ADP PAYROLLS: The ADP reported 177k payrolls were added to the US economy in June, missing expectations of 190k. However, the previous figure was upwardly revised to 189k from an initially reported 178k. While the number was below the trend rate of payroll growth, analysts are unclear whether this was due to weaker demand, or a lack of supply. “At this stage it’s just not possible to know if this is a response to the uncertainty triggered by the trade tariffs and ongoing disputes with trading partners, or simply a reflection of diminishing labour supply,” Pantheon Macroeconomics wrote. The consultancy notes that the ADP’s estimate is based on an array of macro inputs, as well as last month’s official nonfarm payrolls data, whereas the official payroll data measures the actual number of new jobs, and Pantheon says “that is not necessarily the same as the number of people firms wanted to hire.” Nevertheless, Pantheon cuts its forecast for June’s nonfarm payroll figure to 170k from 200k.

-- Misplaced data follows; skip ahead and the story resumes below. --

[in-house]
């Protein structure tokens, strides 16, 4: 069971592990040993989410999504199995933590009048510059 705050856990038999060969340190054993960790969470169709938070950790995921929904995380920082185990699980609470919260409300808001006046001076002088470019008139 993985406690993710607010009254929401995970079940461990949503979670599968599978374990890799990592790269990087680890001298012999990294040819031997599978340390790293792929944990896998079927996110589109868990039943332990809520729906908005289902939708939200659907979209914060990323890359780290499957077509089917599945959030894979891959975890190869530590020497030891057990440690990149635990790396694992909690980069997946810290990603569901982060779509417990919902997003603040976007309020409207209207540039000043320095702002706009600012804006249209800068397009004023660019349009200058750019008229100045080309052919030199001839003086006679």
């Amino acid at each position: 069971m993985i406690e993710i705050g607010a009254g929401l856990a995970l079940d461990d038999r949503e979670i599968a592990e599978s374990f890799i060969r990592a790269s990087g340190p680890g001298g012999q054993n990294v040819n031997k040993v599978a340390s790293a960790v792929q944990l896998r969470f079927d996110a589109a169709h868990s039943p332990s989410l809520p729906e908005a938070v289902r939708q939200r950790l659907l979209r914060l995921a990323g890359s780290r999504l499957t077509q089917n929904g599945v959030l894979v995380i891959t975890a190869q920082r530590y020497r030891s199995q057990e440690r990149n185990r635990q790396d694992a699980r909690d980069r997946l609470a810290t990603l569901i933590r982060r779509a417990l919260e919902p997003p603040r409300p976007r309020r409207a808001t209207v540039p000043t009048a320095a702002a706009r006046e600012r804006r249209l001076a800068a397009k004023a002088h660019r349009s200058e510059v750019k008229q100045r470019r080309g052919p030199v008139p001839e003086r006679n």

LAY-OFFS: Challenger reported that job cuts for US-based employees rose by 18% to 37,202 in June, and up 19.6% versus June 2017. Challenger noted that it was no surprise that employers are hanging on to their current workforces, as four months of this year have seen job cut totals under 40,000. However, it added that in the wake of announced tariffs, we may be entering a period of increased cuts going forward. “The Trump Administration’s tariffs on steel have already begun to cost jobs”, Challenger said and “this figure could increase in the third quarter, as companies that import steel grapple with increased costs.”
UNEMPLOYMENT CLAIMS: Since the previous payrolls report, weekly initial jobless claims data has been trending between 218k and 231k (the latter was the latest print), and the four-week moving average has changed only slightly in that window, falling to 224,500 in the latest week, from 225,500 going into the previous payrolls report. The recent spike higher may be a result of seasonal quirks, some noted, and this may have further to run given that next week’s claims data covers the 4 July holiday, which often distorts seasonal adjustments.